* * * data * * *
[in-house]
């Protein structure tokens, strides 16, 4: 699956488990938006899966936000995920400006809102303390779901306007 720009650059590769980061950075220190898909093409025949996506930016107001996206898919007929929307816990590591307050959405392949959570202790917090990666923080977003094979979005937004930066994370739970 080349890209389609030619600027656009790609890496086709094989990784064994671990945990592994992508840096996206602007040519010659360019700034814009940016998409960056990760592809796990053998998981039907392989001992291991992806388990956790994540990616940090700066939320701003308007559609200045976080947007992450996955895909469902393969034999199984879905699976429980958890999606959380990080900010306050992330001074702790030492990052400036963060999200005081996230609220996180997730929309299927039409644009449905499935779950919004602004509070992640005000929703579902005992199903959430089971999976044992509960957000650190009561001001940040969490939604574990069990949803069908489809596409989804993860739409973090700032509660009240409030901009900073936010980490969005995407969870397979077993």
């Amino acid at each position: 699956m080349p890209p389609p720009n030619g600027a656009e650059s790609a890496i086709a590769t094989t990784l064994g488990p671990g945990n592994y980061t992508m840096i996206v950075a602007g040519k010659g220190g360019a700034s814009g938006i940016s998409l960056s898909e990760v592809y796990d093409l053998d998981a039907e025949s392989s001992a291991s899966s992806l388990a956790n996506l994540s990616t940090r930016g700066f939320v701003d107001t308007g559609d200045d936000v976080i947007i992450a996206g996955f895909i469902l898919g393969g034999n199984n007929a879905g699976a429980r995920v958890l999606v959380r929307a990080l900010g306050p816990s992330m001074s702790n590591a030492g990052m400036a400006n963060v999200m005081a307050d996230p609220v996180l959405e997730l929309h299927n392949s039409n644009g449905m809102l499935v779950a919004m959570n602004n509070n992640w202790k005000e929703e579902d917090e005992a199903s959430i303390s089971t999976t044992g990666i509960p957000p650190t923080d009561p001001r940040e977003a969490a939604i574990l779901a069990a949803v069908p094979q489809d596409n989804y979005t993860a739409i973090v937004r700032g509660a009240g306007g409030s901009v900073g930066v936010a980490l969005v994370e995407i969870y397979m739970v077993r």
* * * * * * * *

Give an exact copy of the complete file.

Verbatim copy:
[in-house]
């Protein structure tokens, strides 16, 4: 699956488990938006899966936000995920400006809102303390779901306007 720009650059590769980061950075220190898909093409025949996506930016107001996206898919007929929307816990590591307050959405392949959570202790917090990666923080977003094979979005937004930066994370739970 080349890209389609030619600027656009790609890496086709094989990784064994671990945990592994992508840096996206602007040519010659360019700034814009940016998409960056990760592809796990053998998981039907392989001992291991992806388990956790994540990616940090700066939320701003308007559609200045976080947007992450996955895909469902393969034999199984879905699976429980958890999606959380990080900010306050992330001074702790030492990052400036963060999200005081996230609220996180997730929309299927039409644009449905499935779950919004602004509070992640005000929703579902005992199903959430089971999976044992509960957000650190009561001001940040969490939604574990069990949803069908489809596409989804993860739409973090700032509660009240409030901009900073936010980490969005995407969870397979077993």
């Amino acid at each position: 699956m080349p890209p389609p720009n030619g600027a656009e650059s790609a890496i086709a590769t094989t990784l064994g488990p671990g945990n592994y980061t992508m840096i996206v950075a602007g040519k010659g220190g360019a700034s814009g938006i940016s998409l960056s898909e990760v592809y796990d093409l053998d998981a039907e025949s392989s001992a291991s899966s992806l388990a956790n996506l994540s990616t940090r930016g700066f939320v701003d107001t308007g559609d200045d936000v976080i947007i992450a996206g996955f895909i469902l898919g393969g034999n199984n007929a879905g699976a429980r995920v958890l999606v959380r929307a990080l900010g306050p816990s992330m001074s702790n590591a030492g990052m400036a400006n963060v999200m005081a307050d996230p609220v996180l959405e997730l929309h299927n392949s039409n644009g449905m809102l499935v779950a919004m959570n602004n509070n992640w202790k005000e929703e579902d917090e005992a199903s959430i303390s089971t999976t044992g990666i509960p957000p650190t923080d009561p001001r940040e977003a969490a939604i574990l779901a069990a949803v069908p094979q489809d596409n989804y979005t993860a739409i973090v937004r700032g509660a009240g306007g409030s901009v900073g930066v936010a980490l969005v994370e995407i969870y397979m739970v077993r």